Team WPGA posts fourth consecutive win in Palmer Cup
By Mike Dudurich • August 9, 2017
Mike is a freelance writer and host of The Golf Show on 93.7 The Fan Saturday mornings from 7-8 AM. Follow Mike on Twitter @MikeDudurich.
LATROBE - Over the 22-year history of the Palmer Cup matches, the West Penn Golf Association has not compiled a particularly sparkling record. The best amateurs in the association lost the first 15 times before getting a bit of success by forging a tie in the 16th playing of the event.
They’ve turned that around by winning the last four meetings, including Thursday’s triumph at Latrobe Country Club.
The amateurs put on their best show in the event, beating the club pros 13-4. It was the largest margin of victory by a WPGA team and was fueled by an 8.5-1.5 advantage in the morning singles that put the Tri-State team in an inescapable hole.
The competition was the first since the death of Arnold Palmer last September and, while there was a different feel to the proceedings, there was at least one aspect to the day that would have definitely gotten a thumbs up from Palmer.
It is believed that 16-year-olds Brady Pevarnik and Palmer Jackson became the youngest players to compete for the WPGA when they teed it up Thursday. It’s also believed they’re only the second and third juniors (Luke Miller being the first) to play in the event.
Palmer was a big supporter of both organizations and played for several years for the Tri-State team. But he also was a big proponent of youngsters playing the game and would have been thrilled with how things played out Thursday.
Pevarnik played in the singles matches in the morning, defeating Gordon Vietmeier of the Gordon Vietmeier Golf School, 4 & 3, and then teamed with Jackson to knock off Aaron Gizzi of Uniontown CC and Gene Walter of the Pennsylvania Golf Academy, 1-up.
“It was awesome, incredible,” Pevarnik said. “I played well in the morning and we really played well in the afternoon.”
And they needed to. Walter and Gizzi hung with the kids and forced them to the 18th hole to win.
How well did the youngsters play? They made eight birdies and 10 pars in the match.
“For kids like Brady and I to be included in something like this, it’s very special,” Jackson said, who went to classes in the morning at Franklin Regional before coming to Latrobe for the afternoon matches. “I think this is the most prestigious event I’ve ever gotten a win in.”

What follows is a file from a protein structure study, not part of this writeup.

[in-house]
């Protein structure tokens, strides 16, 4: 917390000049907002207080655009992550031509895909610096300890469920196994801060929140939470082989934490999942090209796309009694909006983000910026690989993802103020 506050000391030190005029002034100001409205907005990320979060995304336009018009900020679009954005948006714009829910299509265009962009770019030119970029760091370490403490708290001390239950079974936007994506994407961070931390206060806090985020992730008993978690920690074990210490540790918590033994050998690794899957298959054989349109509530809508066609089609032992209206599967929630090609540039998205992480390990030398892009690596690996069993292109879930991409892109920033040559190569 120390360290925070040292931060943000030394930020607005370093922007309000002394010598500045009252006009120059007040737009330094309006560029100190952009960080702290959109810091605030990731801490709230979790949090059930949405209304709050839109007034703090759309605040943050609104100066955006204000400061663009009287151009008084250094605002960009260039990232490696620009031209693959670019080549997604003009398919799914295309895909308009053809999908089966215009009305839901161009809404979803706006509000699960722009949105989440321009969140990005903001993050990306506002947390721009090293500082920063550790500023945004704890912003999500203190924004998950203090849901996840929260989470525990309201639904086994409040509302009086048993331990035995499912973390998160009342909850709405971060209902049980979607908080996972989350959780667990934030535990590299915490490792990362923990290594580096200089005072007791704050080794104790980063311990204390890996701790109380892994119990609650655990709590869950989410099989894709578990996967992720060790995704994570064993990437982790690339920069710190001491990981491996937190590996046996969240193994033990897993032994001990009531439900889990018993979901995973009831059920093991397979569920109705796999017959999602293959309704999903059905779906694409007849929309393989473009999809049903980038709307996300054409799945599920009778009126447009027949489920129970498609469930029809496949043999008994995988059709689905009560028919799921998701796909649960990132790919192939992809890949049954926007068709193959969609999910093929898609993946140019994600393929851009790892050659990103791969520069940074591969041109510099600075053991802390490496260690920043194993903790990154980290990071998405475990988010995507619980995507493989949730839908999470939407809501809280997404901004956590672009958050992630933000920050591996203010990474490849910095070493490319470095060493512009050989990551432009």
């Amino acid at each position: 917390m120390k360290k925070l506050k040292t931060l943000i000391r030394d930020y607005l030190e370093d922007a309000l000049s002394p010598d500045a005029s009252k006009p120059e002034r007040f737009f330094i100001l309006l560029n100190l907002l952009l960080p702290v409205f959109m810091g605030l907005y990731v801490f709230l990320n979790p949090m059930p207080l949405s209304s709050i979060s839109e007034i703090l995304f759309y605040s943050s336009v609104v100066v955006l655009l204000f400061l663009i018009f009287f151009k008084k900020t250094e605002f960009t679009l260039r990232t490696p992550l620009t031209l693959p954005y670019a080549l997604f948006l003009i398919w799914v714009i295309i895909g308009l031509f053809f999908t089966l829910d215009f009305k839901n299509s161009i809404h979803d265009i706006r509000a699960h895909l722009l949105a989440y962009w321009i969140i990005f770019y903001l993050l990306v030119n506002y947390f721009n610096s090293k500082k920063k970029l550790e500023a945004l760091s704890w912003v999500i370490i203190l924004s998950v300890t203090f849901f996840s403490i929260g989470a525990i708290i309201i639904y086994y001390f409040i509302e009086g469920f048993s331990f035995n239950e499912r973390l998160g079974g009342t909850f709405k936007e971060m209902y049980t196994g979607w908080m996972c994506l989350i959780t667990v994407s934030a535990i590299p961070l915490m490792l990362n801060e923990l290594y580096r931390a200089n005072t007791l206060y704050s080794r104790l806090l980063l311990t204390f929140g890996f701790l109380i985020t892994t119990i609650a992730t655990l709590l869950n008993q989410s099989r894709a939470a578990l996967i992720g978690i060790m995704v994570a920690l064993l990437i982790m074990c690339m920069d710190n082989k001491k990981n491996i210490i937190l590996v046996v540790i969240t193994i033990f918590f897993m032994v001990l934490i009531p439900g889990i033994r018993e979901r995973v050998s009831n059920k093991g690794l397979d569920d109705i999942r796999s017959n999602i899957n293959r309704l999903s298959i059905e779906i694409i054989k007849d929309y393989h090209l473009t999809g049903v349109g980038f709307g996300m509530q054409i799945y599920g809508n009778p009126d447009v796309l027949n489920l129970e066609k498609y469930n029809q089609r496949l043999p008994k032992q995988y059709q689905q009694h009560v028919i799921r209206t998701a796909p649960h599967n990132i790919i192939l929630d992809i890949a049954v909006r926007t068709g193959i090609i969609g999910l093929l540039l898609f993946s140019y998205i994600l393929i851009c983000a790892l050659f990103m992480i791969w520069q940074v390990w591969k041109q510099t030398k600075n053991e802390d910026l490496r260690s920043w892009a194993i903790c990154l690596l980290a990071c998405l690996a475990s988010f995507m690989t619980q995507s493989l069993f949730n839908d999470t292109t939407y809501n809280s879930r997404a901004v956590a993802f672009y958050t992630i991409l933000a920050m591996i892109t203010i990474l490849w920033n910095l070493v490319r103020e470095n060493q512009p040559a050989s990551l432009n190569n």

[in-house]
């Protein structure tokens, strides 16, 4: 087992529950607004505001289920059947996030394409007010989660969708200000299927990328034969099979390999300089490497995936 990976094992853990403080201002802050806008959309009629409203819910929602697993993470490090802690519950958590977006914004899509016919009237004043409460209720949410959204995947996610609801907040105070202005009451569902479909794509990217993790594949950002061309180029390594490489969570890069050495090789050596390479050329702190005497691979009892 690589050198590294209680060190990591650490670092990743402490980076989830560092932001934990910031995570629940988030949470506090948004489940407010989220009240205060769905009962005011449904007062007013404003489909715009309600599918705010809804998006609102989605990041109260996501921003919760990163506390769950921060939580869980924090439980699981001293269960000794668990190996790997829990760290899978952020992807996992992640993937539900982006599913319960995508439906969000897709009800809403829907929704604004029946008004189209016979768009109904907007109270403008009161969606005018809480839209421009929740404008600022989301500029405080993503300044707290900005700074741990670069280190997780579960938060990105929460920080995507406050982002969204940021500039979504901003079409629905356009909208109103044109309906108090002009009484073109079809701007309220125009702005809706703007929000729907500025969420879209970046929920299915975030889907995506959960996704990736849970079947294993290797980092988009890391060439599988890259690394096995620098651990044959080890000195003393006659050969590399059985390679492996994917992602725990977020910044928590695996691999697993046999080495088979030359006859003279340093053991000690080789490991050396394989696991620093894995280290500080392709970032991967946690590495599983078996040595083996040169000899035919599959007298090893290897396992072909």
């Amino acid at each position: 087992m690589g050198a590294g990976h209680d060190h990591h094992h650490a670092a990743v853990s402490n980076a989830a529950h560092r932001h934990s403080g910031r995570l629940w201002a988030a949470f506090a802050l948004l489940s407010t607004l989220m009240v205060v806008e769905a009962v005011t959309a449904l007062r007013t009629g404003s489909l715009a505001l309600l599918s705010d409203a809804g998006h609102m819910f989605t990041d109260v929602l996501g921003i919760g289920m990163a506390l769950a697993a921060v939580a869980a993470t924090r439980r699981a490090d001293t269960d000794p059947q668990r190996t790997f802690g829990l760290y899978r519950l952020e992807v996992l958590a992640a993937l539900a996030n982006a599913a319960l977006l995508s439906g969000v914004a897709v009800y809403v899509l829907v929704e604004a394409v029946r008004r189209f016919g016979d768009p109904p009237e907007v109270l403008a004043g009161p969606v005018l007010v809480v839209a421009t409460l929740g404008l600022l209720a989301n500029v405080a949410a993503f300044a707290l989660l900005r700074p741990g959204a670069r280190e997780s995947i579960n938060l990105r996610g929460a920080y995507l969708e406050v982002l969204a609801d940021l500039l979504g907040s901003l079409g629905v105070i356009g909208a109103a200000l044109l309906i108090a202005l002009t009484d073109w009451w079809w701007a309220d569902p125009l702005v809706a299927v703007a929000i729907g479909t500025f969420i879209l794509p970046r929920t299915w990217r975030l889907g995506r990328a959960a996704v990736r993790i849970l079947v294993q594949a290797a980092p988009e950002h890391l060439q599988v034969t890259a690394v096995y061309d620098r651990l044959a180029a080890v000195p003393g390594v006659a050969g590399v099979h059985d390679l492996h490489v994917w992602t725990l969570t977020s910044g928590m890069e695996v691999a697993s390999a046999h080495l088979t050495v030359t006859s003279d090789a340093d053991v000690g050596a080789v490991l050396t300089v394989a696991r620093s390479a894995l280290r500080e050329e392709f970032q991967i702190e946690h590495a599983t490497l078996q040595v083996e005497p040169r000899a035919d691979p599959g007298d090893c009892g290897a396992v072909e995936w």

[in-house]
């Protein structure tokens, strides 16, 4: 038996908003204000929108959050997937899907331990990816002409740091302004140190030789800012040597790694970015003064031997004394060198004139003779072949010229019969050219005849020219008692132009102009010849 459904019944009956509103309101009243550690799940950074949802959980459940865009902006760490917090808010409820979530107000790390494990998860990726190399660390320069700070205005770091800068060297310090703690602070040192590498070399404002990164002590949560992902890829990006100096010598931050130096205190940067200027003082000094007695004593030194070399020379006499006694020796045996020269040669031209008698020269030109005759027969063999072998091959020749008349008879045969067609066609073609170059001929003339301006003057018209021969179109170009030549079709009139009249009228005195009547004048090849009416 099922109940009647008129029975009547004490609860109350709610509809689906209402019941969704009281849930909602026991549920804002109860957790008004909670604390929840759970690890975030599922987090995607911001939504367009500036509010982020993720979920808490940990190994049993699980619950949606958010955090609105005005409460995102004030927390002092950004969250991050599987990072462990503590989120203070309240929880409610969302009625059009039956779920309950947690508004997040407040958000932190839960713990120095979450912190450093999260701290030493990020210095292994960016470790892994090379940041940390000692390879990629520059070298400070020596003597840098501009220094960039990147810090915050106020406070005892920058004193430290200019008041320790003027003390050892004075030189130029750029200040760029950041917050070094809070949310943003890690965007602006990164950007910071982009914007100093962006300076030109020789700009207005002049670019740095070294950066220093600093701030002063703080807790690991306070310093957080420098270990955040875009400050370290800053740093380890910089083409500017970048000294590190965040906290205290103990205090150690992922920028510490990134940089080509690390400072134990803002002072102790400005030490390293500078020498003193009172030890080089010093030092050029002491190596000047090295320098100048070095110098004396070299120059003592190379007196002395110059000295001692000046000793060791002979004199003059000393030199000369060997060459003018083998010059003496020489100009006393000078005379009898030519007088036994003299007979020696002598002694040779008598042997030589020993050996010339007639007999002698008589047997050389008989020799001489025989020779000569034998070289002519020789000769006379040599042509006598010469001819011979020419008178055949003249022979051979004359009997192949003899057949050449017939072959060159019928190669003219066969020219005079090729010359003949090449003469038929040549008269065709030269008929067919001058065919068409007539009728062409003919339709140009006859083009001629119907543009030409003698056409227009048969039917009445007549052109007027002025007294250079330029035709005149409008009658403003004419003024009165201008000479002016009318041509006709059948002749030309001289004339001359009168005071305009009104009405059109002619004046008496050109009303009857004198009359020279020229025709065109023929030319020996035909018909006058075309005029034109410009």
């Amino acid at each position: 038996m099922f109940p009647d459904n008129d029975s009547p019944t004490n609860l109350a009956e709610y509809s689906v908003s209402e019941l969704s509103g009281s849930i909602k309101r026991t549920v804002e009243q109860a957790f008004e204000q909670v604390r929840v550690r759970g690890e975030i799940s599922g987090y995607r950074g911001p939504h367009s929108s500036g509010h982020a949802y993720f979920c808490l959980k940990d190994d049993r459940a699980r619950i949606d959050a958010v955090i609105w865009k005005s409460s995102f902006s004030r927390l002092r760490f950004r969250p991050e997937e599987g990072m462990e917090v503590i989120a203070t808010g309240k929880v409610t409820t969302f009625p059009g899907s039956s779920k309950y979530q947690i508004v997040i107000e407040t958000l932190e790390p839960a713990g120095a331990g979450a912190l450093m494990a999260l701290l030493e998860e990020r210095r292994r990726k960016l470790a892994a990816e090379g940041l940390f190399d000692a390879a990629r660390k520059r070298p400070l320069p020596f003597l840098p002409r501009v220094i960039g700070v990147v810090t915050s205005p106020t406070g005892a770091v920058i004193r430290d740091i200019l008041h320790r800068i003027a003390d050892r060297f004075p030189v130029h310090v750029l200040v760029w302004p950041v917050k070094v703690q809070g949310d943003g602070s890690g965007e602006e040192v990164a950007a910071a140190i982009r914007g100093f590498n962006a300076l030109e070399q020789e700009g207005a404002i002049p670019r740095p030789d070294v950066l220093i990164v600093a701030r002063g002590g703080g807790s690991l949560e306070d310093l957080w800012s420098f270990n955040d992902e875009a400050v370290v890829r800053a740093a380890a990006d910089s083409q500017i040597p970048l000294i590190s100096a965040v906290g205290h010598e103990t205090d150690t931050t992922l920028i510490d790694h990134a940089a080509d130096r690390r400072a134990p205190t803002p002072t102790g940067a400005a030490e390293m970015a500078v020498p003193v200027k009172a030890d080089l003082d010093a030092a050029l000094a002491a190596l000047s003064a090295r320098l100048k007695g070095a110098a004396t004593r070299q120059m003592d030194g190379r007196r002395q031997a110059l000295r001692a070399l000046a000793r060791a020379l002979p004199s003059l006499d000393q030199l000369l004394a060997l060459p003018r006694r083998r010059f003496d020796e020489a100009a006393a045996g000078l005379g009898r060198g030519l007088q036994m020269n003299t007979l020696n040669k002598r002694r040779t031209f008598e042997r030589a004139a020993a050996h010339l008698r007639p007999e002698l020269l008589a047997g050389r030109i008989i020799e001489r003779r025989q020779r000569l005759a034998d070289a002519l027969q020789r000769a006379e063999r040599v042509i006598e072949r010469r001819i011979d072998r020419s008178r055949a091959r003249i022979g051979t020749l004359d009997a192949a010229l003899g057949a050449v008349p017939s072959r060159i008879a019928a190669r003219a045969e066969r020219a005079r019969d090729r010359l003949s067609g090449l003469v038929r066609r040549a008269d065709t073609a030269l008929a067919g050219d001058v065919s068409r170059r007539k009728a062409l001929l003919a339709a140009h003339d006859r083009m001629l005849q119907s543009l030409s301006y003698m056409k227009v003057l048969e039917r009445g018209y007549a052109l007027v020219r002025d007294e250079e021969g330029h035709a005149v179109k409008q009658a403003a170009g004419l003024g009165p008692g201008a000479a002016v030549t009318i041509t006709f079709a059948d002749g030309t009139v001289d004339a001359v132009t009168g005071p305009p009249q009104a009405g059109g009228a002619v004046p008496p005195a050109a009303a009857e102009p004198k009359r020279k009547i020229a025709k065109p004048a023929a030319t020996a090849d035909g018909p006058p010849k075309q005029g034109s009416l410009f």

The young duo drew praise from their afternoon foes.
“They are nice, young kids,” Gizzi said. “They both hit it a long way and have complete games. It’s certainly different than when I was growing up. These guys play eight or nine times a week and they work at their games. Having kids like those two is good for golf.”
The depth and quality of the West Penn lineup showed in the fact that five players picked up two points each: Pevarnik, Brett Young, Sean Knapp, John Pratkanis and Erik Bertrand.
It didn’t get any better for the pros after getting something in their stomachs. West Penn won the first two four-ball matches, clinching the match in the process, extending its winning streak to four straight years.
The Tri-State won only three matches on the day. Oakmont CC’s Devin Gee beat Rick Stimmel 1-up in the final singles match, and in the final two four-ball matches the team of Denny Dolci and Dick Von Tacky Jr. beat the team of Dave Antill and Doug Gradwell 1-up, and the duo of Jim Cichra and Roy Vucinich defeated David Brown and Stan Namola 1-up.
While the final numbers looked a bit bleak for the Tri-State, there was a tiny bit of a silver lining. Four of their match losses were by 1-up scores and three others were by 2-1.
And it should be noted that the Tri-State team was without the second (Butler CC’s Rob McClellan), fifth (Kevin Shields of The Club at Nevillewood) and eighth (John Aber of Allegheny CC) finishers on its point list.
Surprisingly, both youngsters said nerves weren’t any more of a factor for them than in any other competition, or at least for most of the day.
“On the 12th hole in my morning match, Gordon made a birdie that cut my lead from two holes to one and that makes a big difference,” Pevarnik said. “But I won the last three holes to win the match. Winning that was a big confidence boost for me. I’m competing against the best pros in the area and I won my match. I want to play in this until I turn pro.”
Jackson had the chance for his big moment on the final stroke of the afternoon match.
“I really wanted to make that putt at the end,” he said.
And he did, calmly draining the 14-footer that ensured the win for he and Pevarnik.
“A lot of guys played well for us today,” Nathan Smith said of this WPGA teammates. “But it really is special to see those young guys play like they did. It’s great for us, but it’s great for the game, too. It’s good to see.”
And The King was smiling broadly all afternoon long.
About the WPGA
Founded in 1899, the Western Pennsylvania Golf Association is the steward of amateur golf in the region. Started by five Member Clubs, the association now has nearly 200 Member Clubs and 33,000 members. The WPGA conducts 14 individual competitions and 10 team events, and administers the WPGA Scholarship Fund.